Defining “Difference” in Wine Media

As a follow up my last post on wine media and writing, I want to draw attention to some very different types of wine media.

POINTS MEDIA—The Wine Blue Book
Bluebook If you look at the right side of this blog, you'll see an ad for THE WINE BLUE BOOK. The tag line in the add is "Better Wines By the Numbers". I originally spoke with the owner after looking over this fascinating journal and after speaking with them about possible PR work. (Wark Communications is not, it turns out doing PR work for them). It's a fascinating media offering.

Essentially, the Wine Blue Book determines value by looking at a wines average score, the average score for wines in the category and the price of the wine. Using these three data points, one can determine whether the wine is a good value…or not. For example, a $250 Napa Cabernet that gets an average score of 91 points from reviewers isn't a good value. A $30 Napa Cabernet that gets an average of 91 points from reviewers is a good value.

Here's the thing, in order or this publication to be of value, you have to believe that the 100 points scale and wine ratings in general are of value and communicate information. I do indeed decidedly believe this.

If one is familiar with the general characteristics of a Napa Valley Cabernet from the valley floor or with a Napa Cabernet from Howell Mountain, or a Paso Robles Zin from the eastside or a Chardonnay from the extreme west part of Sonoma County, then the question comes around to which of the many of these wines should I spend my hard earned money on. There are any number of ways to answer this question: recommendations from friends, group recommendations from Cellar Tracker, ratings given by reviewers.

If you believe folks like Robert Parker or the Wine Spectator or Stephen Tanzer or Wine Enthusiast are reliable, then all of a sudden the Wine Blue Book becomes are remarkably good sources for focusing ones funds on those wines most likely to provide the best value.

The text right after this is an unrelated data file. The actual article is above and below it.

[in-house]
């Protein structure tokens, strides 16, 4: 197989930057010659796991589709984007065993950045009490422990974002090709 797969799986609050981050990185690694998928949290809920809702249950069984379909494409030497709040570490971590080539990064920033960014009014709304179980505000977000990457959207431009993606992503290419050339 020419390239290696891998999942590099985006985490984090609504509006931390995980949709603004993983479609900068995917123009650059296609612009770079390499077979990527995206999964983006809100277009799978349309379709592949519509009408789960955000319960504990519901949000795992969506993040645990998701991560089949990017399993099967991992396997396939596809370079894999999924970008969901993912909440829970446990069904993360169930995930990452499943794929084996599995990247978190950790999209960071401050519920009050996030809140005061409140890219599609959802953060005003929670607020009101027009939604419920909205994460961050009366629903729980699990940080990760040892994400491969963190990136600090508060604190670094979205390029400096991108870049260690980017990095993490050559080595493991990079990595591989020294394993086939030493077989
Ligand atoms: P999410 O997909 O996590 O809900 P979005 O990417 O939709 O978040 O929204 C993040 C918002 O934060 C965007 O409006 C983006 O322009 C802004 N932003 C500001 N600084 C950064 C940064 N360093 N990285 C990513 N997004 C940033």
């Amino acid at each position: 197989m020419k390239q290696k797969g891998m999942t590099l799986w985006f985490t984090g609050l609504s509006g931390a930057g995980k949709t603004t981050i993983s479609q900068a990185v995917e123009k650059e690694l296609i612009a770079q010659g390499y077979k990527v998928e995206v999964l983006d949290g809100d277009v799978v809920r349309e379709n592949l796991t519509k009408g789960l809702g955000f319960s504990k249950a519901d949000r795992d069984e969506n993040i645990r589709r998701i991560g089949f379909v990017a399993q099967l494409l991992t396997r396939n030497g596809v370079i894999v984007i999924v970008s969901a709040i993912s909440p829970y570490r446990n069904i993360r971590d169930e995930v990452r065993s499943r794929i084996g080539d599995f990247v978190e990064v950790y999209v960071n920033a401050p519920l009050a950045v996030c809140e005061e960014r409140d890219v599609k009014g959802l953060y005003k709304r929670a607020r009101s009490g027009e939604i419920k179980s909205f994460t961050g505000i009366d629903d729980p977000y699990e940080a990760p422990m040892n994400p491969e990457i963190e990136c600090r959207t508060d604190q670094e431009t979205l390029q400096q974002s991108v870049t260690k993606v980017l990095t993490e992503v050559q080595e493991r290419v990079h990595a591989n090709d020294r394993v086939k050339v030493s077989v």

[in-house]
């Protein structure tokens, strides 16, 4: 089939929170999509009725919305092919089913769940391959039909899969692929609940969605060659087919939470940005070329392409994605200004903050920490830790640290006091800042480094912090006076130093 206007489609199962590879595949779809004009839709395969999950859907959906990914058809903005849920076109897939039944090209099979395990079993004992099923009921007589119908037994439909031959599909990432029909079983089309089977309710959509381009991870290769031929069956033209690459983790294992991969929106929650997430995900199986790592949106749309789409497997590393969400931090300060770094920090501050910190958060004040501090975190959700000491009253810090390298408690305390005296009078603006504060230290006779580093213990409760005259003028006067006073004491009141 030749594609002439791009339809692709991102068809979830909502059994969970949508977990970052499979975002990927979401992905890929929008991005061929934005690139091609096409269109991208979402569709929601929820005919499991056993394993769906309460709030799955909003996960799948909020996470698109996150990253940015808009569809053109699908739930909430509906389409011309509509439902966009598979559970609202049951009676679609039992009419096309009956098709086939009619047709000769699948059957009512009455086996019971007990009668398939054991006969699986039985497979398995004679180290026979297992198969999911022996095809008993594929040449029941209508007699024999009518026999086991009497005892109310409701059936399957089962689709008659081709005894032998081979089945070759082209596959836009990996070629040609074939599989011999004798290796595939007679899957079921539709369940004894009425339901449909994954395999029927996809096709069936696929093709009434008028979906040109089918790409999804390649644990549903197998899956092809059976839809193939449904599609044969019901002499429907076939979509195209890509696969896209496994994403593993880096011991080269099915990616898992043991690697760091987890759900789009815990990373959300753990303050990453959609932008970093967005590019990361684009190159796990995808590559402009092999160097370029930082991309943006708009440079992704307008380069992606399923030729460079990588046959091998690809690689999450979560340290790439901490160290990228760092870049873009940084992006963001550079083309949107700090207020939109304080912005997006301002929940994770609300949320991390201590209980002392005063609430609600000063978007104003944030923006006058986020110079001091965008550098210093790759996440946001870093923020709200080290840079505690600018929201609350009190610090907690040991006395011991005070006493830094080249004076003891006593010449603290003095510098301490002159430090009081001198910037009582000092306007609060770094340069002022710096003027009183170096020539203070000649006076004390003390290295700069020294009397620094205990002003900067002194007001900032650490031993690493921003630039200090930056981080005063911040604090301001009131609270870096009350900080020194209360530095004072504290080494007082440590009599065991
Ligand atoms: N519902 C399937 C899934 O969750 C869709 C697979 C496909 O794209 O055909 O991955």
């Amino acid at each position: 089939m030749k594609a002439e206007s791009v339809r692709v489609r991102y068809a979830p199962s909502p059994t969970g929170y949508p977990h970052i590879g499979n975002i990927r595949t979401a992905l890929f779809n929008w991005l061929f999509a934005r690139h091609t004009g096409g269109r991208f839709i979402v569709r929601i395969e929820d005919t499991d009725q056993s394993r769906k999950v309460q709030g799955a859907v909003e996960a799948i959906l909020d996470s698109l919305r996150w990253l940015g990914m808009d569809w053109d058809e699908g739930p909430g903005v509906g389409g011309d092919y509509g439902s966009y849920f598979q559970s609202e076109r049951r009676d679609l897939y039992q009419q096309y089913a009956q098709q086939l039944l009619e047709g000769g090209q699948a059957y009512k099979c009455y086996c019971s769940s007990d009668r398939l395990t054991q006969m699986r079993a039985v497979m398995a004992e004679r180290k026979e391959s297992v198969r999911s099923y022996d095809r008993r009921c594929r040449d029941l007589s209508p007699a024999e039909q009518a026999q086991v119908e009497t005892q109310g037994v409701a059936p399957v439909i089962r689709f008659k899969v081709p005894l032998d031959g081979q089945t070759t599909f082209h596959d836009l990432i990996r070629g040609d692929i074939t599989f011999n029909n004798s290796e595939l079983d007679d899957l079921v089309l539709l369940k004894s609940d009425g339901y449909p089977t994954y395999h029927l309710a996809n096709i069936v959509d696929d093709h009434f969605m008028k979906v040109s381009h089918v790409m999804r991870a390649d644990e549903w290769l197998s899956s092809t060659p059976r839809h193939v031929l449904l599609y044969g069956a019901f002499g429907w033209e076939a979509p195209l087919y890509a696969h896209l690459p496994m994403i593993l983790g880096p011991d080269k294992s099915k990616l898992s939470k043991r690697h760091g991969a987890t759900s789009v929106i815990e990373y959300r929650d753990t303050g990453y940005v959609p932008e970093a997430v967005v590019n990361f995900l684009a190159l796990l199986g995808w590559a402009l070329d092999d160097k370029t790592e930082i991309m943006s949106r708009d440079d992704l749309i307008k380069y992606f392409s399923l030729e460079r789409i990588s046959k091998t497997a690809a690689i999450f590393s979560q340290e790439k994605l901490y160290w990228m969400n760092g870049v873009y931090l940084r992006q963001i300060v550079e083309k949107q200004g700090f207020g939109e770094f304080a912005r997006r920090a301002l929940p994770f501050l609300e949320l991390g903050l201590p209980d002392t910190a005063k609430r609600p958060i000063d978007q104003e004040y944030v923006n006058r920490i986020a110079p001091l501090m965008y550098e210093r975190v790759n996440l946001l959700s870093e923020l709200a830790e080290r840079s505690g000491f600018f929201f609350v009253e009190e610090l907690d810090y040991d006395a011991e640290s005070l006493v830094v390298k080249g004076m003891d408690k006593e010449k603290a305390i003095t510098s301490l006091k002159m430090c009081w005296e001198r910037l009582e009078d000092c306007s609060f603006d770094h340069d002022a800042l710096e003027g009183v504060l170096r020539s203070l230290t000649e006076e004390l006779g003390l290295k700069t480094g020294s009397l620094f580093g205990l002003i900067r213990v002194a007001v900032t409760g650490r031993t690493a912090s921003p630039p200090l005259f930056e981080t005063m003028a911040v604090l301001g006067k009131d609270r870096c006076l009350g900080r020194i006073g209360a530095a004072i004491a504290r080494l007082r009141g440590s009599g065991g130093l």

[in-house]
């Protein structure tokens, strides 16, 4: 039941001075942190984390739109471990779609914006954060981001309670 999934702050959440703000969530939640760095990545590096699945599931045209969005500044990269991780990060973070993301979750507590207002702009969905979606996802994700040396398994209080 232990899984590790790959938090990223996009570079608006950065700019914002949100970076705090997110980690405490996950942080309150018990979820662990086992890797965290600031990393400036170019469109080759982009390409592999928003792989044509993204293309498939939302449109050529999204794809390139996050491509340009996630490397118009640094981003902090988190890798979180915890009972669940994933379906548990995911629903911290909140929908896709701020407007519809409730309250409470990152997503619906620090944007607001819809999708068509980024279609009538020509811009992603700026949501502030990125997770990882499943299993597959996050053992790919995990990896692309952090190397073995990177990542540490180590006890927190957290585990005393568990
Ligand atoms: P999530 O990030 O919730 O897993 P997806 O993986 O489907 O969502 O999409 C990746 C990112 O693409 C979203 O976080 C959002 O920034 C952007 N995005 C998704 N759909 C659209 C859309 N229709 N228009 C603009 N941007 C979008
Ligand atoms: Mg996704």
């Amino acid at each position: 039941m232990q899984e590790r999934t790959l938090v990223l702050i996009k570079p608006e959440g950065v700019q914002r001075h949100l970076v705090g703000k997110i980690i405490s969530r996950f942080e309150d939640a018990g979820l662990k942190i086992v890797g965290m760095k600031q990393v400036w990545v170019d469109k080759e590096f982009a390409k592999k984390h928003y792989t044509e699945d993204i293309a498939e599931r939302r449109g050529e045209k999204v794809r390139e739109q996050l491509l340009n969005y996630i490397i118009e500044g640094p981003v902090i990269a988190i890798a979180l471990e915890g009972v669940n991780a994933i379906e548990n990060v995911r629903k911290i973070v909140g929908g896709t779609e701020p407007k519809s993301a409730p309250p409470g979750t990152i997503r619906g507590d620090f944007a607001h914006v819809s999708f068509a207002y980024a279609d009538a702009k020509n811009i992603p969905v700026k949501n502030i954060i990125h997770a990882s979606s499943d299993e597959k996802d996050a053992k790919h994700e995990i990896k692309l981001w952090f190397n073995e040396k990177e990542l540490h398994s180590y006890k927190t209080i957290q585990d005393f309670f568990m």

Somjourn Since 2008, when David Vogel founded the Sommelier Journal, the publications has slowly and quietly and consistently delivered professional takes on the world of wine giving particular attention to the needs of and the views of sommeliers. Recently, Sommelier Journal was awarded two Folio Eddie Awards for magazine excellence. David contacted me and asked if I'd be interested in giving my readers a taste of the Magazine. I am.

Click this link to have online access to the entirety of the January 2011 issue of Sommelier Journal. The publications can be read on-line and in print. If you get timed out while reading, you can log back in the January issue with the username and password of [email protected] and "sneakpeek".

MEET NEIL BECKET, EDITOR OF World of Fine Wine—Done!
WFW It turns out I can check this desire off my personal to-do list. World of Fine Wine is by far the most ambitious wine magazine in the world as well as its most intellectual and curious. This is largely due to the direction of Neil Beckett, who is in town (Napa) for the Wine Writers Symposium.

During a lovely lunch with Mr. Beckett, I learned that the great majority of subscribers to the quarterly World of Fine Wine are in the United States. I had no idea. World of Fine Wine maintains a diverse cadre of writers and contributors from across the globe with with a bit more attention paid to profile the work of the best English Writers. But what most obviously sets it apart is its aggressive pursuit the connection between wine and culture and its decidedly English approach to exploring that nexus. Beckett has created something at World of Fine Wine that is ambitious, beautiful and relevant!


One Response

  1. George Wroblewski - March 1, 2011

    World of Fine Wine is certainly ambitious. I am really surprised that the majority of subscribers are in the US. I always thought of it as predominantly english – more fool me!

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